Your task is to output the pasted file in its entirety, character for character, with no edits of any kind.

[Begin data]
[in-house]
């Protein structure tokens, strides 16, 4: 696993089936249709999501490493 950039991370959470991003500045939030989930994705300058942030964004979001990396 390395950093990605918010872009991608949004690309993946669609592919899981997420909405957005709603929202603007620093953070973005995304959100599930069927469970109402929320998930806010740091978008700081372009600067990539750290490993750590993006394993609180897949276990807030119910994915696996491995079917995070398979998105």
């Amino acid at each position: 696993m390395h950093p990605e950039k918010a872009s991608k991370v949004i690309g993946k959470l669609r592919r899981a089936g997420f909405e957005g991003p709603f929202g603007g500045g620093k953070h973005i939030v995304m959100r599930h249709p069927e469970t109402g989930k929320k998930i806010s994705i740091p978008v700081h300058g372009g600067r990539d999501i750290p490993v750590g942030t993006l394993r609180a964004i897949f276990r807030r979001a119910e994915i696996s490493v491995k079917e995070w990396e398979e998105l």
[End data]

[in-house]
């Protein structure tokens, strides 16, 4: 696993089936249709999501490493 950039991370959470991003500045939030989930994705300058942030964004979001990396 390395950093990605918010872009991608949004690309993946669609592919899981997420909405957005709603929202603007620093953070973005995304959100599930069927469970109402929320998930806010740091978008700081372009600067990539750290490993750590993006394993609180897949276990807030119910994915696996491995079917995070398979998105």
């Amino acid at each position: 696993m390395h950093p990605e950039k918010a872009s991608k991370v949004i690309g993946k959470l669609r592919r899981a089936g997420f909405e957005g991003p709603f929202g603007g500045g620093k953070h973005i939030v995304m959100r599930h249709p069927e469970t109402g989930k929320k998930i806010s994705i740091p978008v700081h300058g372009g600067r990539d999501i750290p490993v750590g942030t993006l394993r609180a964004i897949f276990r807030r979001a119910e994915i696996s490493v491995k079917e995070w990396e398979e998105l």